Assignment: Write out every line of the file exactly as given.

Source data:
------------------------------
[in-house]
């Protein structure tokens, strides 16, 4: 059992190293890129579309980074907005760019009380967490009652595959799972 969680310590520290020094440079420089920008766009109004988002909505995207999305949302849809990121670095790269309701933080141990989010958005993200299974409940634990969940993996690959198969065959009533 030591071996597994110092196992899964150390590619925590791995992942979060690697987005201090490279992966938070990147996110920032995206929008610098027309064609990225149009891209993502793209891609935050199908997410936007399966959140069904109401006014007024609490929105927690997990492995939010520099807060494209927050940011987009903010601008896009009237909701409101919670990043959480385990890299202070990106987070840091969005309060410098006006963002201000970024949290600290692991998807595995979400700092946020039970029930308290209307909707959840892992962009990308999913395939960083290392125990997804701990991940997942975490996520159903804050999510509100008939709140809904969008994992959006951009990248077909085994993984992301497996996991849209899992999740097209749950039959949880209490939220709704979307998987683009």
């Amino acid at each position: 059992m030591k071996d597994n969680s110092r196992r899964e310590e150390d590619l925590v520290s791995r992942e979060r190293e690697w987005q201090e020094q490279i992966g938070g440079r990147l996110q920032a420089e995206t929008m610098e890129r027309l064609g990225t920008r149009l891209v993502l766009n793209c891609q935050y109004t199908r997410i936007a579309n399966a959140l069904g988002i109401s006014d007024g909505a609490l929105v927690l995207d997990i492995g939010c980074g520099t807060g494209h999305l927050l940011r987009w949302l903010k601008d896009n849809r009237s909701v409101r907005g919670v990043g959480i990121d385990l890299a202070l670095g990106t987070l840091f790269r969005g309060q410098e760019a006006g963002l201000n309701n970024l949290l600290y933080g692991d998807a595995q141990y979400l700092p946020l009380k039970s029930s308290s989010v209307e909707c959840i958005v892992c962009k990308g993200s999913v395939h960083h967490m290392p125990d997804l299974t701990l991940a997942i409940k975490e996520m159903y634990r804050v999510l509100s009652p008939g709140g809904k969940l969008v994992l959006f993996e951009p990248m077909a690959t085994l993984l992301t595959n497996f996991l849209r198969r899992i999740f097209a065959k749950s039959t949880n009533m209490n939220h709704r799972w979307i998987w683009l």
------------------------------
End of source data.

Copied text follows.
[in-house]
């Protein structure tokens, strides 16, 4: 059992190293890129579309980074907005760019009380967490009652595959799972 969680310590520290020094440079420089920008766009109004988002909505995207999305949302849809990121670095790269309701933080141990989010958005993200299974409940634990969940993996690959198969065959009533 030591071996597994110092196992899964150390590619925590791995992942979060690697987005201090490279992966938070990147996110920032995206929008610098027309064609990225149009891209993502793209891609935050199908997410936007399966959140069904109401006014007024609490929105927690997990492995939010520099807060494209927050940011987009903010601008896009009237909701409101919670990043959480385990890299202070990106987070840091969005309060410098006006963002201000970024949290600290692991998807595995979400700092946020039970029930308290209307909707959840892992962009990308999913395939960083290392125990997804701990991940997942975490996520159903804050999510509100008939709140809904969008994992959006951009990248077909085994993984992301497996996991849209899992999740097209749950039959949880209490939220709704979307998987683009």
């Amino acid at each position: 059992m030591k071996d597994n969680s110092r196992r899964e310590e150390d590619l925590v520290s791995r992942e979060r190293e690697w987005q201090e020094q490279i992966g938070g440079r990147l996110q920032a420089e995206t929008m610098e890129r027309l064609g990225t920008r149009l891209v993502l766009n793209c891609q935050y109004t199908r997410i936007a579309n399966a959140l069904g988002i109401s006014d007024g909505a609490l929105v927690l995207d997990i492995g939010c980074g520099t807060g494209h999305l927050l940011r987009w949302l903010k601008d896009n849809r009237s909701v409101r907005g919670v990043g959480i990121d385990l890299a202070l670095g990106t987070l840091f790269r969005g309060q410098e760019a006006g963002l201000n309701n970024l949290l600290y933080g692991d998807a595995q141990y979400l700092p946020l009380k039970s029930s308290s989010v209307e909707c959840i958005v892992c962009k990308g993200s999913v395939h960083h967490m290392p125990d997804l299974t701990l991940a997942i409940k975490e996520m159903y634990r804050v999510l509100s009652p008939g709140g809904k969940l969008v994992l959006f993996e951009p990248m077909a690959t085994l993984l992301t595959n497996f996991l849209r198969r899992i999740f097209a065959k749950s039959t949880n009533m209490n939220h709704r799972w979307i998987w683009l």